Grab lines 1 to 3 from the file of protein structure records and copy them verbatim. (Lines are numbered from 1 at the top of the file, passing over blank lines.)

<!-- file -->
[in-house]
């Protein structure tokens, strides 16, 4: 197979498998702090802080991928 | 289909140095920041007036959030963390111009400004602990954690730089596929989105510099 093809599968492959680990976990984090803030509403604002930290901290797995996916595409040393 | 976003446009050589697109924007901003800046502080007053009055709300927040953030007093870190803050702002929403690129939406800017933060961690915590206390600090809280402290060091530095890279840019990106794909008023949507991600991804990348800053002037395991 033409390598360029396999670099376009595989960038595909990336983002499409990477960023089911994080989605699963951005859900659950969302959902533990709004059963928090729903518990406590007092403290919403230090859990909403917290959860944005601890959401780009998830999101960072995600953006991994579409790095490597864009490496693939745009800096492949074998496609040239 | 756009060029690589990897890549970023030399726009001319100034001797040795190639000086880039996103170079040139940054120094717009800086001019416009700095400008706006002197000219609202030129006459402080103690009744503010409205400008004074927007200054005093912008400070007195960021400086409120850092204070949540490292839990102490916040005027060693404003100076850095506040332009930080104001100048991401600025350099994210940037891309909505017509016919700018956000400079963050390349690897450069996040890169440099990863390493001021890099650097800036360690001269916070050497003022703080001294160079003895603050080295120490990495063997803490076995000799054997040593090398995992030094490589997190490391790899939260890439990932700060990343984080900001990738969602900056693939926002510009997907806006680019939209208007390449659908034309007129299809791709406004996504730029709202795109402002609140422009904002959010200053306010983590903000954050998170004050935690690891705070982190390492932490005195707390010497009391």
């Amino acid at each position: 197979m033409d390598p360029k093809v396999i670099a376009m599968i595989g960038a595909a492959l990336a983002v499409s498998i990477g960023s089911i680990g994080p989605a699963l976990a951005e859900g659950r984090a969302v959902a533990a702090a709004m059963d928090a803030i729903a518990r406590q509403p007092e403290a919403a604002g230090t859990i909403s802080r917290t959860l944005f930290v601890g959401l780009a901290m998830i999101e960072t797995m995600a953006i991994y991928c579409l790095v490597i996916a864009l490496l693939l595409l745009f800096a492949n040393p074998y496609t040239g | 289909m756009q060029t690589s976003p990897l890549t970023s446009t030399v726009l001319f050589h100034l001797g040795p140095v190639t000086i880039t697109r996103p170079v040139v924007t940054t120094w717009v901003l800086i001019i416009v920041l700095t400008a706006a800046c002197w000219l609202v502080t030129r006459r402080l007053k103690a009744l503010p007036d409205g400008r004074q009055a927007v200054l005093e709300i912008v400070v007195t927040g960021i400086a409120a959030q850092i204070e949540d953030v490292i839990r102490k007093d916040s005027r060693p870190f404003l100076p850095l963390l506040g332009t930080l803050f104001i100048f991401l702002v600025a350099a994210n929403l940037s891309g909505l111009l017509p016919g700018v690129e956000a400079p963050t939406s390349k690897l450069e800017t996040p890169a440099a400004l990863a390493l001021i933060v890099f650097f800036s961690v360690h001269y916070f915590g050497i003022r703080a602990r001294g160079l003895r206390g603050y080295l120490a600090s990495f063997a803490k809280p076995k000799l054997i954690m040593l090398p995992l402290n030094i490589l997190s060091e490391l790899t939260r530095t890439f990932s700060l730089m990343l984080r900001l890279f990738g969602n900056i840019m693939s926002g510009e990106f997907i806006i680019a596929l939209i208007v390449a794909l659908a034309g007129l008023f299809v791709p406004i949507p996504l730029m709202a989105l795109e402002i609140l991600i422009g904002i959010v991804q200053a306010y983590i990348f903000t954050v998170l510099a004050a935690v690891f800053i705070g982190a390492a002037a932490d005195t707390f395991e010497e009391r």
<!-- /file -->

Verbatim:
[in-house]
């Protein structure tokens, strides 16, 4: 197979498998702090802080991928 | 289909140095920041007036959030963390111009400004602990954690730089596929989105510099 093809599968492959680990976990984090803030509403604002930290901290797995996916595409040393 | 976003446009050589697109924007901003800046502080007053009055709300927040953030007093870190803050702002929403690129939406800017933060961690915590206390600090809280402290060091530095890279840019990106794909008023949507991600991804990348800053002037395991 033409390598360029396999670099376009595989960038595909990336983002499409990477960023089911994080989605699963951005859900659950969302959902533990709004059963928090729903518990406590007092403290919403230090859990909403917290959860944005601890959401780009998830999101960072995600953006991994579409790095490597864009490496693939745009800096492949074998496609040239 | 756009060029690589990897890549970023030399726009001319100034001797040795190639000086880039996103170079040139940054120094717009800086001019416009700095400008706006002197000219609202030129006459402080103690009744503010409205400008004074927007200054005093912008400070007195960021400086409120850092204070949540490292839990102490916040005027060693404003100076850095506040332009930080104001100048991401600025350099994210940037891309909505017509016919700018956000400079963050390349690897450069996040890169440099990863390493001021890099650097800036360690001269916070050497003022703080001294160079003895603050080295120490990495063997803490076995000799054997040593090398995992030094490589997190490391790899939260890439990932700060990343984080900001990738969602900056693939926002510009997907806006680019939209208007390449659908034309007129299809791709406004996504730029709202795109402002609140422009904002959010200053306010983590903000954050998170004050935690690891705070982190390492932490005195707390010497009391």
């Amino acid at each position: 197979m033409d390598p360029k093809v396999i670099a376009m599968i595989g960038a595909a492959l990336a983002v499409s498998i990477g960023s089911i680990g994080p989605a699963l976990a951005e859900g659950r984090a969302v959902a533990a702090a709004m059963d928090a803030i729903a518990r406590q509403p007092e403290a919403a604002g230090t859990i909403s802080r917290t959860l944005f930290v601890g959401l780009a901290m998830i999101e960072t797995m995600a953006i991994y991928c579409l790095v490597i996916a864009l490496l693939l595409l745009f800096a492949n040393p074998y496609t040239g | 289909m756009q060029t690589s976003p990897l890549t970023s446009t030399v726009l001319f050589h100034l001797g040795p140095v190639t000086i880039t697109r996103p170079v040139v924007t940054t120094w717009v901003l800086i001019i416009v920041l700095t400008a706006a800046c002197w000219l609202v502080t030129r006459r402080l007053k103690a009744l503010p007036d409205g400008r004074q009055a927007v200054l005093e709300i912008v400070v007195t927040g960021i400086a409120a959030q850092i204070e949540d953030v490292i839990r102490k007093d916040s005027r060693p870190f404003l100076p850095l963390l506040g332009t930080l803050f104001i100048f991401l702002v600025a350099a994210n929403l940037s891309g909505l111009l017509p016919g700018v690129e956000a400079p963050t939406s390349k690897l450069e800017t996040p890169a440099a400004l990863a390493l001021i933060v890099f650097f800036s961690v360690h001269y916070f915590g050497i003022r703080a602990r001294g160079l003895r206390g603050y080295l120490a600090s990495f063997a803490k809280p076995k000799l054997i954690m040593l090398p995992l402290n030094i490589l997190s060091e490391l790899t939260r530095t890439f990932s700060l730089m990343l984080r900001l890279f990738g969602n900056i840019m693939s926002g510009e990106f997907i806006i680019a596929l939209i208007v390449a794909l659908a034309g007129l008023f299809v791709p406004i949507p996504l730029m709202a989105l795109e402002i609140l991600i422009g904002i959010v991804q200053a306010y983590i990348f903000t954050v998170l510099a004050a935690v690891f800053i705070g982190a390492a002037a932490d005195t707390f395991e010497e009391r």